Product Design Sprint the Designstaff Way

After finishing all the assessment activities at the end of the academic year, I made a fresh start on my Inclusive Design project, working on the interface using a design process developed by Google’s Designstaff.

brainstorm1

The Designstaff sprint is a full design cycle that can be completed in just 5 days:

Before the sprint: Prepare
Get the people and things you need.

Day 1: Understand
Dig into the design problem through research, competitive review, and strategy exercises.

Day 2: Diverge
Rapidly develop as many solutions as possible.

Day 3: Decide
Choose the best ideas and hammer out a user story.

Day 4: Prototype
Build something quick and dirty that can be shown to users.

Day 5: Validate
Show the prototype to real humans (in other words, people outside your company) and learn what works and what doesn’t work.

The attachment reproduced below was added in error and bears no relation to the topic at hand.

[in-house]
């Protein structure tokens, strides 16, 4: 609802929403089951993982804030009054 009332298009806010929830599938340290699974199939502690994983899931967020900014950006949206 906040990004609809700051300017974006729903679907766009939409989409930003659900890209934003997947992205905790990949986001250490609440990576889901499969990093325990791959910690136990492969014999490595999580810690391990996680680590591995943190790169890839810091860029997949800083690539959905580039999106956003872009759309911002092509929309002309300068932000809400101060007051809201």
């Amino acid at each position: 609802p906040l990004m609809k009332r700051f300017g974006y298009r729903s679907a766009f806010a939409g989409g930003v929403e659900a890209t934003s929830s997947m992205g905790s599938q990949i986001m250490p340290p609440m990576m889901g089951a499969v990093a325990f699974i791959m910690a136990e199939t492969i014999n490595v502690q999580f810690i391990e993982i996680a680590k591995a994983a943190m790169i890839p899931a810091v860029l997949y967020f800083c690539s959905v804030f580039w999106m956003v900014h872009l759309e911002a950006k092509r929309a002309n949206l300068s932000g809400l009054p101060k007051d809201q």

Today I am prototyping, so those results will come later, but for now I can show you the little ‘beautiful mind’ setup I produced on days 1-3. (Not to mean I would be a genius like John Nash, but more like the method of trying to create order out of chaos)

Storyboard

The ‘blue path’ is the most interesting one, which I am prototyping right now, to show to two SMEs in IT tomorrow and the day after.

The story goes like this:

  1. The user (SME IT) sees a poster detailing ‘Reasons for Inclusive Design’ and decides it is something or their business
  2. The QR-code on the poster leads to a mobile app, which asks a few questions to be able to give the user a custom-made user research method
  3. This method is then generated, and when it is ready, shown to the user as a step-by-step process. This process will include a mix between paper and digital guidance, such as shopping lists, interview questions, tips for taking notes, scanning notes, capturing small bits of audio and video, etc, etc.
  4. During the process, the time needed is shown for the current task, as well as the remaining part of the process.
  5. At the end, all the guidance and user-generated content is collected in a template for a pdf-booklet, that can be shared online or printed out. It can be used to tell about the research, learn for next time, or show clients your way of working.

Have a look at the wireframe prototype in the next post.

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